D&D 5E Fivethirtyeight Article About D&D Race and Class Combos


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Alexemplar

First Post
Well, I agree about the human part, but the fighter part? Not so much.

Aaragorn is totally a paladin. Or a ranger, depending on your view. Gimli, Sam and Merry might be fighters, but Frodo and Sam are not. Bilbo is a rogue.
Conan the Barbarian. Its right in the name.
Robin Hood is totally a Ranger.
Wu Xia stories default to the monk class.
You've got Eragon with the mix of magic and swordmanship, but the magic comes from the oath to the dragon, so paladin to me once again over Eldritch Knight.
King Arthur is pretty much an iconic paladin as well.
D&D novels tend to have wizards and rangers and rogues and clerics as main characters. Kelemvor is about the only actual fighter that I'm aware of, and there were a ton of characters in that story arc.
Heracles is totally a barbarian.
I know of a few stories with tactician / warlord types, and that's supposed to be part of the fighter chasis in 5e... but that's not the intent I think you're going with here.

D&D's version of the Ranger and Paladin rely greatly on their sorcery/supernatural abilities. I don't think anyone wanting to make an Aragon, Robin Hood, and King Aurthur character is particularly keen on their supernatural power- and definitely not in the form of charms and spells ala Gandalf or Morgan la Fay.

I'm also challenging the idea of modeling Hercules as a Barbarian as his going crazy and murdering his family was very out of character for him. He spent the entire rest of his story trying to atone for it. I'd hardly use a class that reliably flies into a murderous rage nearly every day to represent him.

So, who are these legendary Fighter types? Most of the ones I can think of actually fit other classes better than Fighters. The only real exception I can think of is the main character stories of some MMOs seems to default to a fighter/warlord mix type.

Aside from the ones already mentioned, most western fantasy readers/players are also familiar with Gilgamesh/Enkidu, Persus, Achilles, Odysseus, Finn McCool, Baldur, Beowulf, Samson, Link, John Snow/Brienne of Tarth/the Hound/the Mountain/Gray Worm etc.

And before we get into the, "but they had divine aid/demigod blood so they should be Paladins/Clerics..." argument, we should note that this is the case for most everyone in old tales.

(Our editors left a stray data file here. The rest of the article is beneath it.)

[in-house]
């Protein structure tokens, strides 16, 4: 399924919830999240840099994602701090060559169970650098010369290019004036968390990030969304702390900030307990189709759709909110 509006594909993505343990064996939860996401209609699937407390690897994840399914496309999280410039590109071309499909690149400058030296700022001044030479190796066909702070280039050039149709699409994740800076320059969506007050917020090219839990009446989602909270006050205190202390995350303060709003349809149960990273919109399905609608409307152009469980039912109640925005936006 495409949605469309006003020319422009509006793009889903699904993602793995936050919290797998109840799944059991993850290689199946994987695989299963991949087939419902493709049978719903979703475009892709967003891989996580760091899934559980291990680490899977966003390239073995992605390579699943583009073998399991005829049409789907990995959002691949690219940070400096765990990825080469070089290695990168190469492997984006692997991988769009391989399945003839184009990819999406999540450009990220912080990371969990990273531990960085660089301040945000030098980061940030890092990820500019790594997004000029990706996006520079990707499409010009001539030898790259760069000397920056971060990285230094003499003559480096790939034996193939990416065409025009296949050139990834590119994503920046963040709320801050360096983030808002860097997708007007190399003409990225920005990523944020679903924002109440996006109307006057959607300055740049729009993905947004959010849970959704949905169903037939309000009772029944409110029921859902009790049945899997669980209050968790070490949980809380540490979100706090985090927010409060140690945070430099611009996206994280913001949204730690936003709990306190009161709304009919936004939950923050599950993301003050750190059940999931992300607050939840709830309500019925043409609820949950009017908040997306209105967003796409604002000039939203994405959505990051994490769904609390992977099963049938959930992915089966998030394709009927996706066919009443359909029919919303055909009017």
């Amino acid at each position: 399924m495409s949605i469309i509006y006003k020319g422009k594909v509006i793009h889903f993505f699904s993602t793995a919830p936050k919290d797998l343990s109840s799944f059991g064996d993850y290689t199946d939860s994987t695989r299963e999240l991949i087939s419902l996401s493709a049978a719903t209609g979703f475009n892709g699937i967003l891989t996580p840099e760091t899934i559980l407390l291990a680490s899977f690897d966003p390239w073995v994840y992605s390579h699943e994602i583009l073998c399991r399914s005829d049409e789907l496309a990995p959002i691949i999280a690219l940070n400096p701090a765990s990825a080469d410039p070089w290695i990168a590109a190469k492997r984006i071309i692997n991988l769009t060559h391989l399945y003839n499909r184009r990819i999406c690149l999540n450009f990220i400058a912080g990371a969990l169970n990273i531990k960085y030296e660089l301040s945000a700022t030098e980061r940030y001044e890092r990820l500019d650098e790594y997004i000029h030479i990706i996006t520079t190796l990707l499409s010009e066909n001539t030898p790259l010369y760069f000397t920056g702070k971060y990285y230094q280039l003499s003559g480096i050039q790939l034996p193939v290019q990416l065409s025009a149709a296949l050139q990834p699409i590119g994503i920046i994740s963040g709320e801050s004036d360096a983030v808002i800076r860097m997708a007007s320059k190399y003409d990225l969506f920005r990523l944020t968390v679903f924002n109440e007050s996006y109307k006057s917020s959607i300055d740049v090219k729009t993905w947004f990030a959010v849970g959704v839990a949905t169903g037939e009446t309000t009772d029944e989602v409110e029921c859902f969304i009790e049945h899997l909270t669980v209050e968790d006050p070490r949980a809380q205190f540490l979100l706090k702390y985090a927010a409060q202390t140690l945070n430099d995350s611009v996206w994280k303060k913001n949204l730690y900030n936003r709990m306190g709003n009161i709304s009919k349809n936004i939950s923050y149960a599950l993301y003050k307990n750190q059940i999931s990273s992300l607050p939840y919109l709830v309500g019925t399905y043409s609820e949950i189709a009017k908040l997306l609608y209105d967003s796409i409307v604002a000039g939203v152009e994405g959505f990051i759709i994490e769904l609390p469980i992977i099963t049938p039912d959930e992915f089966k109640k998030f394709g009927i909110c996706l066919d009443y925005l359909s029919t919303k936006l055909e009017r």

Merlin and Morgan la Fay were of supernatural heritage. As was Circe in Greek myth. Sorcerers in the Hyborian age get their powers from bargains with dark powers and become inhuman in the process. Magic and sorcery in nearly all cases was the work of supernatural beings in one form or another. And of course there's good ol' Gandalf- the poster child for what in D&D is a human secular arcane wizard- who was actually a nigh immortal spirit sent by a more powerful spirit of goodness and just happened to be in human form, but could have fallen to become a firery horned fiend- aka an angel. If you really want to get pedantic about it, Tiefling/Aasimar Sorcerers and Warlocks (and to a lesser extent, Clerics) are much better representations of most any well known spellcaster than D&D's Wizards are (save Harry Potter et al).
 
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D&D's version of the Ranger and Paladin rely greatly on their sorcery/supernatural abilities.
Yes and no. A lot of the spells used by either class are actually in tune with what could be defined in mundane abilities. If a Ranger uses Cure Light Wounds, you could interpret as magical or just simply as a nature-based healing ability ("here - put this herb on the wound to heal better). Same with other 'spells'.

When D&D was busy converting 4E to 5E, they integrated a lot of the various abilities and 'powers' for each Class into the collective spell lists. Pretty much every Class, baring the Barbarian (who still get some spirit-based abilities as options), can access 'spells' at some point. I choose to interpret them in different ways depending on Class.
 

Lanefan

Victoria Rules
Not sure if someone else mentioned this, but at a rough estimate (if my off the top of my head math is right), there is about a 9% increase in the numbers due to multiclassing. There's about 109,000 per 100,000 characters. So at least [-]81[/-] 91% of characters are not multiclass.
Fine as an average, but experience tells me some classes are multi-ed way more than others - and that's what I want to know about. :)

Lanefan
 

Alexemplar

First Post
Yes and no. A lot of the spells used by either class are actually in tune with what could be defined in mundane abilities. If a Ranger uses Cure Light Wounds, you could interpret as magical or just simply as a nature-based healing ability ("here - put this herb on the wound to heal better). Same with other 'spells'.

Telling the person who wants to be Aragon/Gimli/Legolas that the spells they're using are not really spells doesn't help a whole lot when they use pretty much all the same mechanics as spells. Not any more than telling someone that throwing around alchemist fires, healing potions, and using the Arcana skills makes them Gandalf.